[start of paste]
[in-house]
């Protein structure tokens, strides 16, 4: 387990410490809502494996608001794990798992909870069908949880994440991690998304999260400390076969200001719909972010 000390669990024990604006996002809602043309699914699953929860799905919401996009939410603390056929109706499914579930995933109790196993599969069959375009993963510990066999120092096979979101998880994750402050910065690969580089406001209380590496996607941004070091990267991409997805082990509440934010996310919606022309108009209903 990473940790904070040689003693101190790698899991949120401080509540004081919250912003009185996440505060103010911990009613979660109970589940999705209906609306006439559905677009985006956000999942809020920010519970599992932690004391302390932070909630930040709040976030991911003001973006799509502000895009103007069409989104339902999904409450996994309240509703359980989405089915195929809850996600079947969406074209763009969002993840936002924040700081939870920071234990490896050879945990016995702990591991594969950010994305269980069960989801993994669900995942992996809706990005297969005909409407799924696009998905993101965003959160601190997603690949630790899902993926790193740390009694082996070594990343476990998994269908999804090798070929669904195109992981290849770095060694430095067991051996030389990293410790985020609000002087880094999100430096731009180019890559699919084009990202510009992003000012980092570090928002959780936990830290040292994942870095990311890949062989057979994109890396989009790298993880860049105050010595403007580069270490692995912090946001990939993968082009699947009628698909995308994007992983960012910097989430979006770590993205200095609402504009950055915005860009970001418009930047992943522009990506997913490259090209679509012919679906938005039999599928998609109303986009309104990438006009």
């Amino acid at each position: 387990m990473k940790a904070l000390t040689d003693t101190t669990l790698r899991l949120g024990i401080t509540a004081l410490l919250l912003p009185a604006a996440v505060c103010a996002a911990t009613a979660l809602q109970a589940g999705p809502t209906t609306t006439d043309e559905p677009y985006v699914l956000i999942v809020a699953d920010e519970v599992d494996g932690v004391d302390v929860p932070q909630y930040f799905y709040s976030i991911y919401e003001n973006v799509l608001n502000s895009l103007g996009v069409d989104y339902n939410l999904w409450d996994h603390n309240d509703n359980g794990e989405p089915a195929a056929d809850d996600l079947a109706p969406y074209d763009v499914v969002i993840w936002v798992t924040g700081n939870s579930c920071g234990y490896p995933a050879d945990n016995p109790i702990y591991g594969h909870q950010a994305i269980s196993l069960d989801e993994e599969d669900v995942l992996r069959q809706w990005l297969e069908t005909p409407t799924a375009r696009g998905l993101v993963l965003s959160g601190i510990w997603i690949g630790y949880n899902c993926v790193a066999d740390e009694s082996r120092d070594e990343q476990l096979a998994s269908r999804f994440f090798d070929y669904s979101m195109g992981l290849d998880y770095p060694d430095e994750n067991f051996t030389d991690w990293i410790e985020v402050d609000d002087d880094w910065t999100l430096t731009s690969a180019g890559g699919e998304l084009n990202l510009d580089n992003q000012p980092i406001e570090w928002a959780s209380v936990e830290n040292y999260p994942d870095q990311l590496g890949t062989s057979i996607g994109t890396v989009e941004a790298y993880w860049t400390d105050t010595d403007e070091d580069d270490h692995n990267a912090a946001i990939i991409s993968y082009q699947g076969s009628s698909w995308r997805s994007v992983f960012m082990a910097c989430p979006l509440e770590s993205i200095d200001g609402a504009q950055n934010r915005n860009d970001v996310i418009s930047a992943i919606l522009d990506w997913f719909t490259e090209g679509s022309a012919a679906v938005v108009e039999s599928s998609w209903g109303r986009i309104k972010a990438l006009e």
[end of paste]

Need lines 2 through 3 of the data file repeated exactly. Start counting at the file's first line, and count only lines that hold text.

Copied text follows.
């Protein structure tokens, strides 16, 4: 387990410490809502494996608001794990798992909870069908949880994440991690998304999260400390076969200001719909972010 000390669990024990604006996002809602043309699914699953929860799905919401996009939410603390056929109706499914579930995933109790196993599969069959375009993963510990066999120092096979979101998880994750402050910065690969580089406001209380590496996607941004070091990267991409997805082990509440934010996310919606022309108009209903 990473940790904070040689003693101190790698899991949120401080509540004081919250912003009185996440505060103010911990009613979660109970589940999705209906609306006439559905677009985006956000999942809020920010519970599992932690004391302390932070909630930040709040976030991911003001973006799509502000895009103007069409989104339902999904409450996994309240509703359980989405089915195929809850996600079947969406074209763009969002993840936002924040700081939870920071234990490896050879945990016995702990591991594969950010994305269980069960989801993994669900995942992996809706990005297969005909409407799924696009998905993101965003959160601190997603690949630790899902993926790193740390009694082996070594990343476990998994269908999804090798070929669904195109992981290849770095060694430095067991051996030389990293410790985020609000002087880094999100430096731009180019890559699919084009990202510009992003000012980092570090928002959780936990830290040292994942870095990311890949062989057979994109890396989009790298993880860049105050010595403007580069270490692995912090946001990939993968082009699947009628698909995308994007992983960012910097989430979006770590993205200095609402504009950055915005860009970001418009930047992943522009990506997913490259090209679509012919679906938005039999599928998609109303986009309104990438006009």
């Amino acid at each position: 387990m990473k940790a904070l000390t040689d003693t101190t669990l790698r899991l949120g024990i401080t509540a004081l410490l919250l912003p009185a604006a996440v505060c103010a996002a911990t009613a979660l809602q109970a589940g999705p809502t209906t609306t006439d043309e559905p677009y985006v699914l956000i999942v809020a699953d920010e519970v599992d494996g932690v004391d302390v929860p932070q909630y930040f799905y709040s976030i991911y919401e003001n973006v799509l608001n502000s895009l103007g996009v069409d989104y339902n939410l999904w409450d996994h603390n309240d509703n359980g794990e989405p089915a195929a056929d809850d996600l079947a109706p969406y074209d763009v499914v969002i993840w936002v798992t924040g700081n939870s579930c920071g234990y490896p995933a050879d945990n016995p109790i702990y591991g594969h909870q950010a994305i269980s196993l069960d989801e993994e599969d669900v995942l992996r069959q809706w990005l297969e069908t005909p409407t799924a375009r696009g998905l993101v993963l965003s959160g601190i510990w997603i690949g630790y949880n899902c993926v790193a066999d740390e009694s082996r120092d070594e990343q476990l096979a998994s269908r999804f994440f090798d070929y669904s979101m195109g992981l290849d998880y770095p060694d430095e994750n067991f051996t030389d991690w990293i410790e985020v402050d609000d002087d880094w910065t999100l430096t731009s690969a180019g890559g699919e998304l084009n990202l510009d580089n992003q000012p980092i406001e570090w928002a959780s209380v936990e830290n040292y999260p994942d870095q990311l590496g890949t062989s057979i996607g994109t890396v989009e941004a790298y993880w860049t400390d105050t010595d403007e070091d580069d270490h692995n990267a912090a946001i990939i991409s993968y082009q699947g076969s009628s698909w995308r997805s994007v992983f960012m082990a910097c989430p979006l509440e770590s993205i200095d200001g609402a504009q950055n934010r915005n860009d970001v996310i418009s930047a992943i919606l522009d990506w997913f719909t490259e090209g679509s022309a012919a679906v938005v108009e039999s599928s998609w209903g109303r986009i309104k972010a990438l006009e």